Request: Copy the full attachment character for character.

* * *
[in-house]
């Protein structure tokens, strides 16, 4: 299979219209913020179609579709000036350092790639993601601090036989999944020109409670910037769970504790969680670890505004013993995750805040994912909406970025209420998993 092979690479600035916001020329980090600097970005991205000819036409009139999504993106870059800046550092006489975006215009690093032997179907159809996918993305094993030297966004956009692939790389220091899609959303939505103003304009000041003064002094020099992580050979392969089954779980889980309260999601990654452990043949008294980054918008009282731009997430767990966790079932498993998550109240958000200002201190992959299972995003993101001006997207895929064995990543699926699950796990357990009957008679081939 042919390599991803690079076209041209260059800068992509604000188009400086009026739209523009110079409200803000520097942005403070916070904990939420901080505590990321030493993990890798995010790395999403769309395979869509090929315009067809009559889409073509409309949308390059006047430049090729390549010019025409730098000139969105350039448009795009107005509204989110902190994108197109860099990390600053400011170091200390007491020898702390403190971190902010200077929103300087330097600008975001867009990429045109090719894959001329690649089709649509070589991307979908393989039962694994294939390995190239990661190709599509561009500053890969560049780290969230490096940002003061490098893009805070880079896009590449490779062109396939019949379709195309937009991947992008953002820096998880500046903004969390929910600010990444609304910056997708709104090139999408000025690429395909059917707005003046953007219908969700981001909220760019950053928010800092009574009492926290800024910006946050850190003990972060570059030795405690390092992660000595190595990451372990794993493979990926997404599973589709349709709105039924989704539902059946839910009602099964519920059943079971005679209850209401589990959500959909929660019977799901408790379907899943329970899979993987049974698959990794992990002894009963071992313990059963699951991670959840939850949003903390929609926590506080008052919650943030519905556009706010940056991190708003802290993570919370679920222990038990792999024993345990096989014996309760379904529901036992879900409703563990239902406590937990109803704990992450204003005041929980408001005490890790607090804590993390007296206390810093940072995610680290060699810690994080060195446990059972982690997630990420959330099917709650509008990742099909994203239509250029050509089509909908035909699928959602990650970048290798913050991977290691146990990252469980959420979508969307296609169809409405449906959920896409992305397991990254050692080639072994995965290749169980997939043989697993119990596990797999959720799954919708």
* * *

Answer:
[in-house]
């Protein structure tokens, strides 16, 4: 299979219209913020179609579709000036350092790639993601601090036989999944020109409670910037769970504790969680670890505004013993995750805040994912909406970025209420998993 092979690479600035916001020329980090600097970005991205000819036409009139999504993106870059800046550092006489975006215009690093032997179907159809996918993305094993030297966004956009692939790389220091899609959303939505103003304009000041003064002094020099992580050979392969089954779980889980309260999601990654452990043949008294980054918008009282731009997430767990966790079932498993998550109240958000200002201190992959299972995003993101001006997207895929064995990543699926699950796990357990009957008679081939 042919390599991803690079076209041209260059800068992509604000188009400086009026739209523009110079409200803000520097942005403070916070904990939420901080505590990321030493993990890798995010790395999403769309395979869509090929315009067809009559889409073509409309949308390059006047430049090729390549010019025409730098000139969105350039448009795009107005509204989110902190994108197109860099990390600053400011170091200390007491020898702390403190971190902010200077929103300087330097600008975001867009990429045109090719894959001329690649089709649509070589991307979908393989039962694994294939390995190239990661190709599509561009500053890969560049780290969230490096940002003061490098893009805070880079896009590449490779062109396939019949379709195309937009991947992008953002820096998880500046903004969390929910600010990444609304910056997708709104090139999408000025690429395909059917707005003046953007219908969700981001909220760019950053928010800092009574009492926290800024910006946050850190003990972060570059030795405690390092992660000595190595990451372990794993493979990926997404599973589709349709709105039924989704539902059946839910009602099964519920059943079971005679209850209401589990959500959909929660019977799901408790379907899943329970899979993987049974698959990794992990002894009963071992313990059963699951991670959840939850949003903390929609926590506080008052919650943030519905556009706010940056991190708003802290993570919370679920222990038990792999024993345990096989014996309760379904529901036992879900409703563990239902406590937990109803704990992450204003005041929980408001005490890790607090804590993390007296206390810093940072995610680290060699810690994080060195446990059972982690997630990420959330099917709650509008990742099909994203239509250029050509089509909908035909699928959602990650970048290798913050991977290691146990990252469980959420979508969307296609169809409405449906959920896409992305397991990254050692080639072994995965290749169980997939043989697993119990596990797999959720799954919708």